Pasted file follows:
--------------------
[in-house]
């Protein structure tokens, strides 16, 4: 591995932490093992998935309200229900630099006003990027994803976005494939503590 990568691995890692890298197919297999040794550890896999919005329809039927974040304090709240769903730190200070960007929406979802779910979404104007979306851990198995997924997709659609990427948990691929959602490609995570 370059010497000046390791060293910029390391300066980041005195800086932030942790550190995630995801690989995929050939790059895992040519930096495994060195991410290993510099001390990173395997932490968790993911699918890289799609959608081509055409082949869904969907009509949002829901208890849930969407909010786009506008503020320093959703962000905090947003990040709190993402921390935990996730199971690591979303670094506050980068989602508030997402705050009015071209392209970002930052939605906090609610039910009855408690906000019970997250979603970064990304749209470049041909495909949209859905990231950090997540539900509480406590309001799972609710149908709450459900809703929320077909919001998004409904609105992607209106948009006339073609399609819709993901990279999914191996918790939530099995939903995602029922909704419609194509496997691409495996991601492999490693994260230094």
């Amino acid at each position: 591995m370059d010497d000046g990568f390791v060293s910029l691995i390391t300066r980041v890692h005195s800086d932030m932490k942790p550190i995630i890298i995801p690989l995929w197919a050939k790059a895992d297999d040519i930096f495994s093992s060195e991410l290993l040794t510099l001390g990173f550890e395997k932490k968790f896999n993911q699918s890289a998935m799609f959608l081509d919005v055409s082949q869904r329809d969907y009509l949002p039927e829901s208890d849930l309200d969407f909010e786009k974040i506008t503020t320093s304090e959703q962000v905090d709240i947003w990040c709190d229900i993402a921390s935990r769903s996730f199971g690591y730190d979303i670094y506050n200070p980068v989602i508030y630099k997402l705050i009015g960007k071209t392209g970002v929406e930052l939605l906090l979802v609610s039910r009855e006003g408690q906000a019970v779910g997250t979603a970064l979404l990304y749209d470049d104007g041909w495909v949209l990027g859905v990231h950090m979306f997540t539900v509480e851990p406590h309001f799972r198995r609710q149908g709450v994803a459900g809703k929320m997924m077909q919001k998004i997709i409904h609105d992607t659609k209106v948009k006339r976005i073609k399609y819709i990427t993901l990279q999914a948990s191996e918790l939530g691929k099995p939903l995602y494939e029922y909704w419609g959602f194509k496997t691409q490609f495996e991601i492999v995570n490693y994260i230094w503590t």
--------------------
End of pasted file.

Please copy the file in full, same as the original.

[in-house]
């Protein structure tokens, strides 16, 4: 591995932490093992998935309200229900630099006003990027994803976005494939503590 990568691995890692890298197919297999040794550890896999919005329809039927974040304090709240769903730190200070960007929406979802779910979404104007979306851990198995997924997709659609990427948990691929959602490609995570 370059010497000046390791060293910029390391300066980041005195800086932030942790550190995630995801690989995929050939790059895992040519930096495994060195991410290993510099001390990173395997932490968790993911699918890289799609959608081509055409082949869904969907009509949002829901208890849930969407909010786009506008503020320093959703962000905090947003990040709190993402921390935990996730199971690591979303670094506050980068989602508030997402705050009015071209392209970002930052939605906090609610039910009855408690906000019970997250979603970064990304749209470049041909495909949209859905990231950090997540539900509480406590309001799972609710149908709450459900809703929320077909919001998004409904609105992607209106948009006339073609399609819709993901990279999914191996918790939530099995939903995602029922909704419609194509496997691409495996991601492999490693994260230094």
């Amino acid at each position: 591995m370059d010497d000046g990568f390791v060293s910029l691995i390391t300066r980041v890692h005195s800086d932030m932490k942790p550190i995630i890298i995801p690989l995929w197919a050939k790059a895992d297999d040519i930096f495994s093992s060195e991410l290993l040794t510099l001390g990173f550890e395997k932490k968790f896999n993911q699918s890289a998935m799609f959608l081509d919005v055409s082949q869904r329809d969907y009509l949002p039927e829901s208890d849930l309200d969407f909010e786009k974040i506008t503020t320093s304090e959703q962000v905090d709240i947003w990040c709190d229900i993402a921390s935990r769903s996730f199971g690591y730190d979303i670094y506050n200070p980068v989602i508030y630099k997402l705050i009015g960007k071209t392209g970002v929406e930052l939605l906090l979802v609610s039910r009855e006003g408690q906000a019970v779910g997250t979603a970064l979404l990304y749209d470049d104007g041909w495909v949209l990027g859905v990231h950090m979306f997540t539900v509480e851990p406590h309001f799972r198995r609710q149908g709450v994803a459900g809703k929320m997924m077909q919001k998004i997709i409904h609105d992607t659609k209106v948009k006339r976005i073609k399609y819709i990427t993901l990279q999914a948990s191996e918790l939530g691929k099995p939903l995602y494939e029922y909704w419609g959602f194509k496997t691409q490609f495996e991601i492999v995570n490693y994260i230094w503590t």